F**king Kismet!

As you may have well deduced, I’m a mac boy.

I know of the command line, and I’m not scared of it, as such, but I was getting a bit miffed with instructions for getting Kismet running under Linux Mint/Ubuntu.

Essentially, every guide told you how to install Kismet, told you to edit your .conf file and then quite simply “type kismet to start”… as you can imagine, with no immeadiate correct results, I got quite irritated quite quickly!

I did get everything working, including GPS co-ordinates from gpsd and did a quick scan from the patio here in Spain, picking up about 8 networks without moving.

So, I thought about writing a how to guide for other linux noobs who have the same problems. Thing is, it *is* dead simple to get Kismet running, there’s just not much help for you for when things go wrong!

Anyway, running Linux Mint 5 on my Asus EEE, here’s what I did.

Install kismet and gpsd via Synaptic.

Edit the kismet.conf file straight away. It’s located in /etc/kismet/kismet.conf
$ sudo pico /etc/kismet/kismet.conf

You need to change the suiduser= to your user name, so mine is suiduser=jake

You most definately need to change the Source for the wifi hardware. Kismet will not run if this is wrong. There’s a list of drivers and names on the Kismet site http://www.kismetwireless.net/documentation.shtml – section 12 Capture Sources.
I’m using a Linksys WUSB54G v4 for scanning, as I plan to add an external antenna using mod. Here’s what I put in to the kismet.conf for the source…
source=rt2500,wlan1,linksys

I also set up another line for my internal Broadcom wifi adapter. I have a Dell mini pci-e fitted from when I installed Tiger on the EEE.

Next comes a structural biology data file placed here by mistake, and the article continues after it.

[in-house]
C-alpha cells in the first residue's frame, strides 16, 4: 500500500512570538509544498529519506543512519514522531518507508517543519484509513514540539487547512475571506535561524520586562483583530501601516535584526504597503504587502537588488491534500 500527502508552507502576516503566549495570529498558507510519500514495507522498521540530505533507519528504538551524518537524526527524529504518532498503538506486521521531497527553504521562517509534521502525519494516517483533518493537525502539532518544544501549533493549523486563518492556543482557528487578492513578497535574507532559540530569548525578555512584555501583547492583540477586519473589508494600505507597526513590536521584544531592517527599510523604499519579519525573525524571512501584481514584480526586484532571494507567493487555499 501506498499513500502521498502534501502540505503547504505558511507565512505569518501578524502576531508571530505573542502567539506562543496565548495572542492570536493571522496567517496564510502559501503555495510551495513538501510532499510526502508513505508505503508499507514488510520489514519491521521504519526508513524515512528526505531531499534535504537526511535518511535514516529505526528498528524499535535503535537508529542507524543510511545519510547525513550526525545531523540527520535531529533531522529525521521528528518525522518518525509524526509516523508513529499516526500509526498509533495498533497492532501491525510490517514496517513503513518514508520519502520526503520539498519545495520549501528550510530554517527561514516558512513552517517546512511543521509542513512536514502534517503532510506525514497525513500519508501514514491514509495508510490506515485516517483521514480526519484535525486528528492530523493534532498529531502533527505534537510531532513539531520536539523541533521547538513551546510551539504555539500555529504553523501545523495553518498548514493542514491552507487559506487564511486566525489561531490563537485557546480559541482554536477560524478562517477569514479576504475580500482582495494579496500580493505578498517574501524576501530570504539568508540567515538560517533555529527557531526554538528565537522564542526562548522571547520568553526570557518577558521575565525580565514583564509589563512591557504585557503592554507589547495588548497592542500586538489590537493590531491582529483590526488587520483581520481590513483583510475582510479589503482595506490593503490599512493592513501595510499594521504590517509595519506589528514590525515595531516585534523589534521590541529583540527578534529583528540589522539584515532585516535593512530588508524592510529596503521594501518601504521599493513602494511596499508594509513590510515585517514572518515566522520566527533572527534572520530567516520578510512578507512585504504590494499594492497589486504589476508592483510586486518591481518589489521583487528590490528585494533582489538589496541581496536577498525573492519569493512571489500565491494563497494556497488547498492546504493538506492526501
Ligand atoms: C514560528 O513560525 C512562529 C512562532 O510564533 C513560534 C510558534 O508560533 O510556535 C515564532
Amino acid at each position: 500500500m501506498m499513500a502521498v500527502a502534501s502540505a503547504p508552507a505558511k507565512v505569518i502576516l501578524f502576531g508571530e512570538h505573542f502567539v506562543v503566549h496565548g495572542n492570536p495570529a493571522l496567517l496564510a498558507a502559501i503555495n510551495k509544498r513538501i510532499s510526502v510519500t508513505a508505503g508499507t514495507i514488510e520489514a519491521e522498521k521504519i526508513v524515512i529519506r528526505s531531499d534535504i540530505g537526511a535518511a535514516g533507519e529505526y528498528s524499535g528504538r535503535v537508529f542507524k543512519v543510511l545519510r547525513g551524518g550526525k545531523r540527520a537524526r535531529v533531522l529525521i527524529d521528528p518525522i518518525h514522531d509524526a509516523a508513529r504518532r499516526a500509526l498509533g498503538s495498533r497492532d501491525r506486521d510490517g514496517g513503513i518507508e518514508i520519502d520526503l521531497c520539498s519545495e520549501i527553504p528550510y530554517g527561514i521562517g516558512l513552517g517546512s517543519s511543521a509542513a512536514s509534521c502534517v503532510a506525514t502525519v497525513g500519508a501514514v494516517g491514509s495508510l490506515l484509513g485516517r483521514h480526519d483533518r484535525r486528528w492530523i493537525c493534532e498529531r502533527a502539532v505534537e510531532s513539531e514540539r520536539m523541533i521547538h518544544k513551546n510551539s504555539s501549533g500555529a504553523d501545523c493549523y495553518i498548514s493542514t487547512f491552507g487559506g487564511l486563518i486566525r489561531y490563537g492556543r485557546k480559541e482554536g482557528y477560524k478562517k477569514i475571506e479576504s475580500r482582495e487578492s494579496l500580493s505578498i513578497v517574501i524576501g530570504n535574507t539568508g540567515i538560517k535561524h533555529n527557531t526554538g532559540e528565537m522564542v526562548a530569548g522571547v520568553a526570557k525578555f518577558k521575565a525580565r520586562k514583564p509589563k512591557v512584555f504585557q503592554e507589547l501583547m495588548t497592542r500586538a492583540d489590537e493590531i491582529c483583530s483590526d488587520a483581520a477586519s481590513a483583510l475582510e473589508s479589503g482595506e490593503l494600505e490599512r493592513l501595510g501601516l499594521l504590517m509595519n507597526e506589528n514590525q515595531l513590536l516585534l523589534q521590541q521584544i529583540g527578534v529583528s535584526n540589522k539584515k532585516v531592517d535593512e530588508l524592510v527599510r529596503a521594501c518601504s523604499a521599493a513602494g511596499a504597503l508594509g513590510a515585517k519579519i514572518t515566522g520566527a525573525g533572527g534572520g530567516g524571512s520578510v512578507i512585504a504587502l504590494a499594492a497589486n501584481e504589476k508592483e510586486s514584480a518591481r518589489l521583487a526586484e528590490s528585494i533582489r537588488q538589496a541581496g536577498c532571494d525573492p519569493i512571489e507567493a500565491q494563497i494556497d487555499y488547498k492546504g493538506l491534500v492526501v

source=bcm43xx,wlan0,broadcom

I swap between the two by adding a # in front of the source I’m not using.

If your card is different, you need to find the right driver from the Kismet list (rt2500 or bcm43xx in my two examples) followed by which interface they will connect via (wlan1 and wlan0). The last bit of information in the source line, the ‘name’ must be present, and as far as I know it can be anything, but if it ain’t there, Kismet isn’t running. I just used the name of each card, in lowercase, linksys and broadcom.

Since I’m using a GPS, I changed that line that asks Do we have a GPS?
gps=true

And the last thing I changed is the output of the log files
logtemplate=/home/jake/Documents/Kismet_scans/%n-%d-%i.%l

If I remember rightly, that’s everything. Now we can fire up the GPS and wifi.

Start the GPS using
$ sudo gpsd -nND4 /dev/ttyUSB0
This gives us a streaming display of the GPS data, so I know it’s running! You can probably remove some of the options, but this worked for me, so I didn’t want to change anything!

Then fire up Kismet with
$ sudo kismet

This should spew out around 10-15 lines in the terminal, then clear everything in that terminal window, paint it black and throw up the wifi info about APs etc within the terminal.

Kismet

Voila, we are now stumbling. Go and walk/skate/cycle/drive and see what you find. Don’t forget to up your results to wigle.net.

If you can tell me how to do something in this post better, please do, I’m very new to linux. I’ve written this to try and help people who’re like me. Computer literate, but not used to the OS.